The Wildcats didn't beat any of the top-level teams they played in November and December, but going 20-0 in your conference and having an RPI of 41 will likely make the committee reward them if they happen to stumble in the SoCon tourney.
7. Kent State (Mid-American)
Members of the NCAA selection committee tried to downplay ESPN's BracketBusters series three weeks ago by claiming that no team had ever played its way into the field of 65 by winning a game in the event. That may have changed on Feb. 24 when the Golden Flashes went to St. Mary's and won by eight. If they beat Miami tonight and win at Akron on Saturday, then KSU is dancing.
8. Virginia Commonwealth (Colonial)
With a 23-6 record, an RPI of 44, and a solid reputation after last year's upset of Duke, the Rams are looking pretty good at the moment.
9. Illinois State (Missouri Valley)
The Redbirds are looking pretty safe so long as no one besides them or Drake wins the MVC Tournament, because you'd have to think the committee would be wary of taking three teams from a down Missouri Valley. Still, if your team is on the bubble you probably want to root for ISU just to be safe.
10. Stephen F. Austin (Southland)
The computers aren't exactly in love with the lumberjacks, but that 23-4 record might stand out a little more in a year where so many major conference teams look so horribly average.
20 Players Who Will Be Heard From
I've decided to exclude Eric Maynor, Stephen Curry, A.J. Graves and Courtney Lee from this list, because I'm assuming you've already heard enough about them. And if you're not sure who those four people are, well, I'm pretty sure you didn't make it past the first section and therefore aren't reading this. For those of you who are reading this, just know that I like you way more than those other people who aren't. I'm having a party soon and they're totally not gonna be invited, but you will, and you can bring two friends.
1. Lester Hudson (Tennessee-Martin: Ohio Valley)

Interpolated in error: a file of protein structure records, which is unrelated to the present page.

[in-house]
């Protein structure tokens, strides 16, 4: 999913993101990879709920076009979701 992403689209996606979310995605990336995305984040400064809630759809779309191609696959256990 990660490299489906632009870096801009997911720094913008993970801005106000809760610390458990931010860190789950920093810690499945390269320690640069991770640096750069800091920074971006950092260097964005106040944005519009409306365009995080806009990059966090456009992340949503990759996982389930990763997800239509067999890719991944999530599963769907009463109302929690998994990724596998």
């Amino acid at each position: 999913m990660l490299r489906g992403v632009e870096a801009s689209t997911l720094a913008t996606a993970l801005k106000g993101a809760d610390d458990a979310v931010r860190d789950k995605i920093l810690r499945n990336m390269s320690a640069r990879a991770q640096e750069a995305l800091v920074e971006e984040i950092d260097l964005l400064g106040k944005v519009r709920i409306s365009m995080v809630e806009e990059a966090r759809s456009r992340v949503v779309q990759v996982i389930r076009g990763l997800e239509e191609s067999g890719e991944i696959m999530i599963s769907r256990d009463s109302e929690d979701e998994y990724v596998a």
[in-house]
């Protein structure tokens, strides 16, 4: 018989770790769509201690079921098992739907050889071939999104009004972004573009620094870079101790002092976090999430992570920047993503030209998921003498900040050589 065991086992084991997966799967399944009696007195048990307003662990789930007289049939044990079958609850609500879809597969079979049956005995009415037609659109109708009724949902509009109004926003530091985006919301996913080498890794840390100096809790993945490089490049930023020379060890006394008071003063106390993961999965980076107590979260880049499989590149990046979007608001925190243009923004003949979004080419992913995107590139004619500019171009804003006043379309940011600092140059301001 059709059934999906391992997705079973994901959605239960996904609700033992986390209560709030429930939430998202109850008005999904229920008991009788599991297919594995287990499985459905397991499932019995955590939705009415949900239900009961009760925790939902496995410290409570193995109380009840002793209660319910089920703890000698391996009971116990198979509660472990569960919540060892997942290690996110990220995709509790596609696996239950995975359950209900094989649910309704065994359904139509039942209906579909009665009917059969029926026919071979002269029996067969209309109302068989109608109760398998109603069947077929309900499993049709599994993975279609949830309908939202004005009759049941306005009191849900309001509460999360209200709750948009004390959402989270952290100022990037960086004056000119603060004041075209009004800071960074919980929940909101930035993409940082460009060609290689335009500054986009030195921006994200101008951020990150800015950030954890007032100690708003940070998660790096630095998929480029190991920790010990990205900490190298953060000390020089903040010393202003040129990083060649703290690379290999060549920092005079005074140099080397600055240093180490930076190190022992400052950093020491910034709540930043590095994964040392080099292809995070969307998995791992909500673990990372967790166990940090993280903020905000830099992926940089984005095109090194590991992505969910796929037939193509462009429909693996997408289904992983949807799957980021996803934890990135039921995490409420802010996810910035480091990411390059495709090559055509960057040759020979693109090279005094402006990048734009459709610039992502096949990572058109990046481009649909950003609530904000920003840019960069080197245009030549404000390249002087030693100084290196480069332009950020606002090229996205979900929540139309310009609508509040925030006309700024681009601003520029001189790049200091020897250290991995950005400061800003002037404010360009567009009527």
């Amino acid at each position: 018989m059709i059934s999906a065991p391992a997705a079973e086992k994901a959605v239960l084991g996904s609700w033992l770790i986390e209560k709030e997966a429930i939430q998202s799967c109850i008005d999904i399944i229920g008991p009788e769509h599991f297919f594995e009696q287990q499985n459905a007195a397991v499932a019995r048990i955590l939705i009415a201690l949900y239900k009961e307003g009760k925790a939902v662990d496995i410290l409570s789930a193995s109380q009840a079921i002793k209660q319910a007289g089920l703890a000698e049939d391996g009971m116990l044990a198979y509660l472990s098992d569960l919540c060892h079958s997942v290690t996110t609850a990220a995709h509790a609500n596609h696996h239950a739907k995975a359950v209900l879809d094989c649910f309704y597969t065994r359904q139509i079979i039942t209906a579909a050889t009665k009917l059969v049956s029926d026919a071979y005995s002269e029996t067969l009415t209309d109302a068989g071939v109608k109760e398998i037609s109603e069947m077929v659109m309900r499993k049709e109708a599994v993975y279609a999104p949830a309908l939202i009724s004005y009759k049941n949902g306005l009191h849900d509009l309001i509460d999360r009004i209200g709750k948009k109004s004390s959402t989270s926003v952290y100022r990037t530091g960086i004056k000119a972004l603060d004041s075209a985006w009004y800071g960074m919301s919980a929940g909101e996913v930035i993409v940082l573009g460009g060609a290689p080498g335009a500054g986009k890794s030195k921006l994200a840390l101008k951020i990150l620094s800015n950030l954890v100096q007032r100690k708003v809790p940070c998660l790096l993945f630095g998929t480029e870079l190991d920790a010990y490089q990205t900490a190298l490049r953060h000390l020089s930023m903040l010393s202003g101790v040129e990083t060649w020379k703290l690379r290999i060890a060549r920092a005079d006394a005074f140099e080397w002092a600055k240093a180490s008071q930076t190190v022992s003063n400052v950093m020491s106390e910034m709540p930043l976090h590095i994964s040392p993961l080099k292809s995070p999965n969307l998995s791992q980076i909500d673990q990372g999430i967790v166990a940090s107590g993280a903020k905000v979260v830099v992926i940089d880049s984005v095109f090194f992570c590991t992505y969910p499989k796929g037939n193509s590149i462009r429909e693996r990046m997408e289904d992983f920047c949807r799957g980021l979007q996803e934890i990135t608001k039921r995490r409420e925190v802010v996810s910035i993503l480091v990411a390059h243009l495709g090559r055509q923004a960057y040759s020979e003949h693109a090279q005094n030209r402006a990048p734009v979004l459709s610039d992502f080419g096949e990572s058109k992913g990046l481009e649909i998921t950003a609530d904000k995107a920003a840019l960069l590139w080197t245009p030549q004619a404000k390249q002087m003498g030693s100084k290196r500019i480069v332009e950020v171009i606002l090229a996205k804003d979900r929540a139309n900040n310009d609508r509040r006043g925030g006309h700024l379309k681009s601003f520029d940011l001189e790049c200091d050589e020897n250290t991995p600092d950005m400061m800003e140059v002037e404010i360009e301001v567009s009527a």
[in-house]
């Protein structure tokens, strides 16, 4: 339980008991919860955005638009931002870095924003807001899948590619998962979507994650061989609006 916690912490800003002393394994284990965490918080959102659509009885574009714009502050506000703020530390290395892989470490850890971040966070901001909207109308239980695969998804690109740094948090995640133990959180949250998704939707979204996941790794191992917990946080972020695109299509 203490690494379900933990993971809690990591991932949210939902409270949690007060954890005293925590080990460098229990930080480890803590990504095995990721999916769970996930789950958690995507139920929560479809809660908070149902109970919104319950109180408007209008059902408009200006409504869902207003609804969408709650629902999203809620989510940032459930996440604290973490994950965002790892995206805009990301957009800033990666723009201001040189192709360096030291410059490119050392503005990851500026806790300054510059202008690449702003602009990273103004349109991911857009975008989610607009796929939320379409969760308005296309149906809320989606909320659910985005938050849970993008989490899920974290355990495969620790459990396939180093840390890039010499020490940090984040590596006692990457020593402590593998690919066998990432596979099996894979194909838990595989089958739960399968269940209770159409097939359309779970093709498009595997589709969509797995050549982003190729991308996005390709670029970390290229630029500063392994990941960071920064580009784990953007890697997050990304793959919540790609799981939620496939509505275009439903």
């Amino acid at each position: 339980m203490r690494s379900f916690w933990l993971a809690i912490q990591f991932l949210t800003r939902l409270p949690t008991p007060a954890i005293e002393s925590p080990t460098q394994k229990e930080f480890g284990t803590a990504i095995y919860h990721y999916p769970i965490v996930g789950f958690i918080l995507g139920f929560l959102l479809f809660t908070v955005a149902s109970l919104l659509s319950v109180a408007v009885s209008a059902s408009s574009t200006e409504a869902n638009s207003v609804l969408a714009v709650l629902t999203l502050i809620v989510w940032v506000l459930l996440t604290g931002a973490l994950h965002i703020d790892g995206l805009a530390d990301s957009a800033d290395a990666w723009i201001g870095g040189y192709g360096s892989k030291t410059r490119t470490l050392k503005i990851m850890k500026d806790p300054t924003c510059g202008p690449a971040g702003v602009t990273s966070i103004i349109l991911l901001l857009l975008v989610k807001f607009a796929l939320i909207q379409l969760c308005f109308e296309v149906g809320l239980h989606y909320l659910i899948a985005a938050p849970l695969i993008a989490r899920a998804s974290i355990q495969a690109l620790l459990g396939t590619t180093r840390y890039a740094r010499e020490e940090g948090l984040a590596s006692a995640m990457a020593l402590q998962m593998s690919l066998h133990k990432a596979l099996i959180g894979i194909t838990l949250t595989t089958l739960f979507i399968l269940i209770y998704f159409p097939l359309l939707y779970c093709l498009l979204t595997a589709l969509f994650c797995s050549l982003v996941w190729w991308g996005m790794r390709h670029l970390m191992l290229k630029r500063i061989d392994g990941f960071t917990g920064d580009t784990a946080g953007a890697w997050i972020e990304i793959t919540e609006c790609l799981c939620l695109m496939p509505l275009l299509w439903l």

The OVC semifinals are being carried by ESPNU on Friday, and if UT-Martin gets past Samford tonight then I'm going to command you to tune in, only so you can watch this guy play. I've now seen him three times, and am 100% convinced that he would put up impressive numbers for any team in the country. He's an all-world talent with a crazy backstory , whose first season in Division I will be his last season in Division I. Catch the show while you can.
2. Jason Thompson (Rider: Metro Atlantic Athletic)
Speaking of guys about to get paid to play a game, this 6-11 senior is figured by most to be taken in the first round of June's NBA Draft. He's averaging over 20 points and 11 rebounds for the second-seeded Broncs.
3. Demetric Bennett (South Alabama: Sun Belt)
The best player on the mid-major team that might be best suited for a big-time March run.
4. Kenny George (North Carolina-Asheville: Big South)
Can we get the gratuitous Kenny George picture please?
5. Diamon Simpson (Saint Mary's: West Coast)
It's freshman Paddy Mills whose name has become the most synonymous with SMC this season, but Simpson has been the one doing most of the heavy lifting since the end of January. The junior forward recorded five double-doubles in the month of February, and averaged 21.8 ppg over the last four games of the regular season.
6. Jason Richards (Davidson: Southern Conference)
Richards leads the nation in assists at 8.0 apg, but he can also put the ball in the bucket, averaging 13.0 ppg in his senior season.
7. Will Thomas (George Mason: Colonial)
One of the few vestiges of the '06 Final Four team, Thomas leads Mason in both points (16.0) and rebounds (10.4).
8. George Hill (IUPUI: Summit)
Hill, the Jaguars' leader in scoring (21.2), rebounding (6.6) and assists (4.4), missed the regular season finale against Western Illinois because of a "minor injury," but is reportedly good to go for this week's Summit League Tournament.
9. Alex Harris (UCSB: Big West)
The athletic Harris needs just 75 points to become the all-time leading scorer at UCSB, which is a game out of first place with a pair of regular season contests still to be played.
10. Osiris Eldridge (Illinois State: Missouri Valley)